Each of us has, in our nose, about six million smell receptors of around four hundred different types. The distribution of these receptors varies from person to person - so much so that each person's sense of smell may be unique. [More]
New review may help women with stress urinary incontinence make more informed choices about treatment

New review may help women with stress urinary incontinence make more informed choices about treatment

A new Cochrane systematic review published today of surgery for stress urinary incontinence makes an important contribution to an ongoing debate and will help women to make more informed choices about treatment. [More]
Multiple courses of antibiotics may have significant impact on child development

Multiple courses of antibiotics may have significant impact on child development

A new animal study by NYU Langone Medical Center researchers adds to growing evidence that multiple courses of commonly used antibiotics may have a significant impact on children's development. [More]
FDA grants first cervical multilevel indication to Centinel Spine’s STALIF C integrated interbody device

FDA grants first cervical multilevel indication to Centinel Spine’s STALIF C integrated interbody device

Centinel Spine, Inc., the pioneer of Stand-Alone, No-Profile, Integrated Interbody fusion devices was granted the first cervical multilevel indication for a Stand-Alone interbody device by the U.S. Food and Drug Administration (FDA). [More]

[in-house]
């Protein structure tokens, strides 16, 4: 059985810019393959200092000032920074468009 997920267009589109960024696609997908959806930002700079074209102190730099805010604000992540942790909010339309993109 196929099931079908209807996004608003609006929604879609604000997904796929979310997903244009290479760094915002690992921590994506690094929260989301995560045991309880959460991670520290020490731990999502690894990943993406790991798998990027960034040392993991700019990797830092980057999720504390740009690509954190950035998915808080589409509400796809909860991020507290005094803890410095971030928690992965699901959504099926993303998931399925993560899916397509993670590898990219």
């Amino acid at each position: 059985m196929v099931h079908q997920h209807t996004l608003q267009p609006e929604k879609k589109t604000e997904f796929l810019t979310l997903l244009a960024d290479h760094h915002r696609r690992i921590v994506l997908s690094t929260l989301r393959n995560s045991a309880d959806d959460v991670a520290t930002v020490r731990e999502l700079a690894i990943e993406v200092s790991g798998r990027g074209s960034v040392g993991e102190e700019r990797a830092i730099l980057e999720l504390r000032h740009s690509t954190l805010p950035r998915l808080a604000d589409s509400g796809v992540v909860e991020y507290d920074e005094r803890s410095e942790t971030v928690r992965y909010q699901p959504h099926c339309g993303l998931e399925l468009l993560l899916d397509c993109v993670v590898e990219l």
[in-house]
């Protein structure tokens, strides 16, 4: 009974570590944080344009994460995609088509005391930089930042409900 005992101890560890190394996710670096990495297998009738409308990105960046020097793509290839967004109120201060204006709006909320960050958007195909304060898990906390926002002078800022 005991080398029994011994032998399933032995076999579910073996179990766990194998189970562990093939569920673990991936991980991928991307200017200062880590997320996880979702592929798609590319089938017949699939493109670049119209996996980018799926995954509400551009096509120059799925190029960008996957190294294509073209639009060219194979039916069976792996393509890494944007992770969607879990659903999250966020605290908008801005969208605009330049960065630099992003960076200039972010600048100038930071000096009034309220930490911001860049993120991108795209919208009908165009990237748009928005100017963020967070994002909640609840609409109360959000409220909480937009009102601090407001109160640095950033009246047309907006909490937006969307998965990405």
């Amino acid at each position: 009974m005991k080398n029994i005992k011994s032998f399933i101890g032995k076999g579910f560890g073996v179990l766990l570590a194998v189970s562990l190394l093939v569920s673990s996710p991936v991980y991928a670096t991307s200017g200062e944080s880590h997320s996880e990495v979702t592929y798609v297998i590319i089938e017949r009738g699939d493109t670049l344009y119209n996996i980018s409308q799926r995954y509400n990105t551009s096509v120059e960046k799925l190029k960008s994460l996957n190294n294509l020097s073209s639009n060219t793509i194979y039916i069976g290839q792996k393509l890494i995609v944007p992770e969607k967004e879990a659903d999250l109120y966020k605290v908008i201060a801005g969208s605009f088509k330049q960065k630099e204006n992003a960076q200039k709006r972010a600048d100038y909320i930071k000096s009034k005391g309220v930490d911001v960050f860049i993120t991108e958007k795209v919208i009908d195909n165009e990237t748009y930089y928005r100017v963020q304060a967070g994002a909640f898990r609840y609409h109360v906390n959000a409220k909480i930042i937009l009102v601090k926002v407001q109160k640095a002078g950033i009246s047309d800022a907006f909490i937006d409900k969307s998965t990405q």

Researchers discover gene locations affecting wrist bones in children

Researchers discover gene locations affecting wrist bones in children

Pediatric researchers have discovered gene locations affecting bone strength in wrist bones, the most common site for fractures in children. Children who have those genetic variants may be at higher-than-average risk of wrist fractures, and could especially benefit from activities and diets that promote bone strength. [More]
Inhibikase Therapeutics receives Phase II SBIR grant to advance novel RAMP medicinal chemistry program

Inhibikase Therapeutics receives Phase II SBIR grant to advance novel RAMP medicinal chemistry program

Inhibikase Therapeutics, Inc. announces the receipt of a Phase II SBIR grant in the amount of $1.54 million dollars from the U.S. National Institutes of Health to advance its novel Re-engineering with Metabolism Preserved (RAMP) medicinal chemistry program. [More]